Health Care

Advances in stem cell treatment give hope to millions with 'incurable' diseases

Advances in stem cell treatment give hope to millions with 'incurable' diseases”

Timothy Brown, an American man, was known as "the Berlin patient" when he also received a bone marrow transplant for leukemia treatment in Germany 12 years ago.

The details: The patient received a stem cell transplant from a donor with a rare genetic mutation that makes them HIV-resistant.

Choosing to describe the patient as "functionally cured", he said, "there is no virus there that we can measure".

"The so-called London Patient has now been off ART for 19 months with no viral rebound which is impressive, but I would still be closely monitoring his viral load", Sharon Lewin, IAS Governing Council Member and Co-Chair of the Towards an HIV Cure initiative, said. "This is likely to be many years away and until then, the emphasis needs to remain on prompt diagnosis of HIV and initiation of life-long combination antiretroviral therapy (cART). cART is highly effective both in restoring near normal life expectancy and preventing onward transmission to others".

A second person has experienced sustained remission from HIV-1, according to a case study to be published Tuesday in the journal Nature.

"This second documented case does reinforce the message that HIV cures are possible", says infection and immunity researcher Anthony Kelleher from UNSW in Australia, who wasn't involved with the study.

Following his bone marrow transplant, the London Patient also got two copies of the CCR5 receptor.

Ten years after the first confirmed case of an HIV-infected person being rid of the deadly disease, a man known only as the "London patient" has shown no sign of the virus for almost 19 months, they reported in the journal Nature.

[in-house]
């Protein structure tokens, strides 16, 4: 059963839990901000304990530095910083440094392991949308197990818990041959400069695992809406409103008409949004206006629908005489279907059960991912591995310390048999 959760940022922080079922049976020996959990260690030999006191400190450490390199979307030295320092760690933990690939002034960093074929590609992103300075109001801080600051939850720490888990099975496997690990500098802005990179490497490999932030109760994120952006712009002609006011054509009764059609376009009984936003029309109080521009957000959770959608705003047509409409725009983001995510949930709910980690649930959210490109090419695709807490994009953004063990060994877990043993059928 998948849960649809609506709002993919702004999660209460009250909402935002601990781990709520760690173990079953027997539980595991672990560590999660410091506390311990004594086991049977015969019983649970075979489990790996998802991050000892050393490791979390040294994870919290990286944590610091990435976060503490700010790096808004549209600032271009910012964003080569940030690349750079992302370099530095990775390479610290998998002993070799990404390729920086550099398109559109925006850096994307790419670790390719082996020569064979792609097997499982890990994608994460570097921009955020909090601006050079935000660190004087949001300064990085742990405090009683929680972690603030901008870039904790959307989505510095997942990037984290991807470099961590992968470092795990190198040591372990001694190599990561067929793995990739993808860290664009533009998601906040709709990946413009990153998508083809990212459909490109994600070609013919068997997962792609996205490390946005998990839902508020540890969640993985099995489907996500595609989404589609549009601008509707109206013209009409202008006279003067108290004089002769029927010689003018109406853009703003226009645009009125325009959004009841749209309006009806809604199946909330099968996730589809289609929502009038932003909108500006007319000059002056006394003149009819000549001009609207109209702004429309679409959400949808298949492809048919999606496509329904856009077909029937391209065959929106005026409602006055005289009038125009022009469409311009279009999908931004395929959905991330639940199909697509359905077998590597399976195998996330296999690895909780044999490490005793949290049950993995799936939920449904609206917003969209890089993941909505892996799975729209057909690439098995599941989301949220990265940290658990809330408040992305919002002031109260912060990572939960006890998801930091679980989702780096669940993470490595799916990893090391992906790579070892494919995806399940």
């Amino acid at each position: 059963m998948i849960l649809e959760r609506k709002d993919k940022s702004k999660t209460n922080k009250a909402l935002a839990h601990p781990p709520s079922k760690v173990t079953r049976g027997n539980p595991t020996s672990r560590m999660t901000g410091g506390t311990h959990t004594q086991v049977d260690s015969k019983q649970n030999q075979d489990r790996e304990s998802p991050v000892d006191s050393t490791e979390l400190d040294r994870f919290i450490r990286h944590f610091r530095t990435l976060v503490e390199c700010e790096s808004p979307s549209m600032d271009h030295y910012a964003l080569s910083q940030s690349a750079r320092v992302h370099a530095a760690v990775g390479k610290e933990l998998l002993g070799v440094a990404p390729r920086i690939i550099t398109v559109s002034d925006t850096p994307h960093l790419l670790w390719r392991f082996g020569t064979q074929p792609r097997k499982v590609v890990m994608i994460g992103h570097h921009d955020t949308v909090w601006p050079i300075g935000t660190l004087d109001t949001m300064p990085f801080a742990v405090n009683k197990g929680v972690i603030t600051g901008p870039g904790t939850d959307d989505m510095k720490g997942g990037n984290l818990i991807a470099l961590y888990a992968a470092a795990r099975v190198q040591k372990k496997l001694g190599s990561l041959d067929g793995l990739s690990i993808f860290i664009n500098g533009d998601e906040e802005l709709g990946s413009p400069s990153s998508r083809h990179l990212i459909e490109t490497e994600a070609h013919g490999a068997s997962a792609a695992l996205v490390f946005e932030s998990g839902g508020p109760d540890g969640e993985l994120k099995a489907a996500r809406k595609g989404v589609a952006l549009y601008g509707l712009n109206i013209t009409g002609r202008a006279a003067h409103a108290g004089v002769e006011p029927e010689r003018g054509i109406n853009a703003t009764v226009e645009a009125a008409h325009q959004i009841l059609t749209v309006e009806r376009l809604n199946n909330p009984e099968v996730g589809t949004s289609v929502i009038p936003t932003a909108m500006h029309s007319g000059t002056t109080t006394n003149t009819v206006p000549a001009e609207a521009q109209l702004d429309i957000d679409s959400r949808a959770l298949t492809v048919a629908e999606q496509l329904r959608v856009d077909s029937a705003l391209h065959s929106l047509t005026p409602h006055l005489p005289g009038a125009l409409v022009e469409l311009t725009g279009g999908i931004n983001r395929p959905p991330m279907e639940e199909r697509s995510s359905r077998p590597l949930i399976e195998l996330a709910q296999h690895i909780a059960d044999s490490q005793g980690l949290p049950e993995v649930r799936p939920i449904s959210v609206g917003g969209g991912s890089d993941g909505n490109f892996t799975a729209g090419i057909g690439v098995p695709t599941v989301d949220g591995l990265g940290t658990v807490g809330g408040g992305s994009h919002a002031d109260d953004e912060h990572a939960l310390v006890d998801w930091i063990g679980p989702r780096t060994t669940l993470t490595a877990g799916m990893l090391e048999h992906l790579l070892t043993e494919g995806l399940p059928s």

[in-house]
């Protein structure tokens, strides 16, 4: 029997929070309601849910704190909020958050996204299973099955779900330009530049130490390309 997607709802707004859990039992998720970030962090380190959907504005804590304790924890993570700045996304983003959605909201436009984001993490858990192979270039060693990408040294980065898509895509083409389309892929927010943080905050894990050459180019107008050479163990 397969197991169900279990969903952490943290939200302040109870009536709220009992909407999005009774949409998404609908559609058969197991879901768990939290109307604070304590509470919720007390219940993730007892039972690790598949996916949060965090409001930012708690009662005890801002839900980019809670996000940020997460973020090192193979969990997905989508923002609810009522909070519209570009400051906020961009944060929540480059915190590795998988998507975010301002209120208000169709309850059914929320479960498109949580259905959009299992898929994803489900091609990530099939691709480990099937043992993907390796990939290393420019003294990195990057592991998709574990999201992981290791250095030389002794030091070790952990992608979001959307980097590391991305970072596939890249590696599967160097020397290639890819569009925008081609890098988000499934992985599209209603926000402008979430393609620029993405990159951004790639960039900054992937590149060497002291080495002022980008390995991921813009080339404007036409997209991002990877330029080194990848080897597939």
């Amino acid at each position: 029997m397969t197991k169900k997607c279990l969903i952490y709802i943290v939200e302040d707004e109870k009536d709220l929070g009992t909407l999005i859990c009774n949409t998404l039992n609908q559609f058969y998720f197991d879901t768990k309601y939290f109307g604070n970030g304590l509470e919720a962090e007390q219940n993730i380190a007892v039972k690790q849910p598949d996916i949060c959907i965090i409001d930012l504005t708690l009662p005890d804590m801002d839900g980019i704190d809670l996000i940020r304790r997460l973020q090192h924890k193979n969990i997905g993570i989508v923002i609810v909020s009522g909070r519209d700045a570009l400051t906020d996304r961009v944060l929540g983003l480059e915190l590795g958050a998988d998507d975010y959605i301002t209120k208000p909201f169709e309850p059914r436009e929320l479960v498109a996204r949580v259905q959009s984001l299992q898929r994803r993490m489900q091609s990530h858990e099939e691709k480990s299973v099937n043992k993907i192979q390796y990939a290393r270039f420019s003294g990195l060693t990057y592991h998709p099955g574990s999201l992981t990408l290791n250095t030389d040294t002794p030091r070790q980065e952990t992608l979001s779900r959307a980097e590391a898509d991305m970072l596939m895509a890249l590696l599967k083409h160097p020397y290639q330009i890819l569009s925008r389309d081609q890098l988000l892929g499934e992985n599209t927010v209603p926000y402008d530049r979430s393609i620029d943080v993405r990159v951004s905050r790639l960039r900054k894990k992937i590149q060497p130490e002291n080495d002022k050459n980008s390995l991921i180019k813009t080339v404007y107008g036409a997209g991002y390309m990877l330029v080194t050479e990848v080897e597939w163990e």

A patient in London has reportedly been cured of HIV.

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The patient from London has not been named, and was first diagnosed with HIV in 2003, as well as advanced Hodgkin's lymphoma in 2012.

Three months after his first treatment, the HIV in his body dropped dramatically and he was soon listed as undetectable.

Possibly. The London patient's immune system is now created to block HIV's most common path into cells, using the CCR5 receptor.

Dr. Gero Hutter, the German doctor who treated Brown, called the new case "great news" and "one piece in the HIV cure puzzle".

Specialists said it was not yet clear whether the CCR5 resistance is the only key - or whether the graft-versus-host disease may have been just as important.

Though the experts are excited with results, they remained conservative about the current capabilities of replicating the "cure" since tens of millions of people affected by HIV worldwide. Her group has been working on a way to mutate the CCR5 gene directly in the bone marrow of a person to simulate the effect of the transplants.

Mr Brown hopes that the London patient's cure proves as durable as his own, NYT reported.

Professor Eduardo Olavarria from Imperial College London, who worked on the case, noted that the success of stem cell transplantation offers "hope in the search for a long-awaited cure for HIV/Aids".



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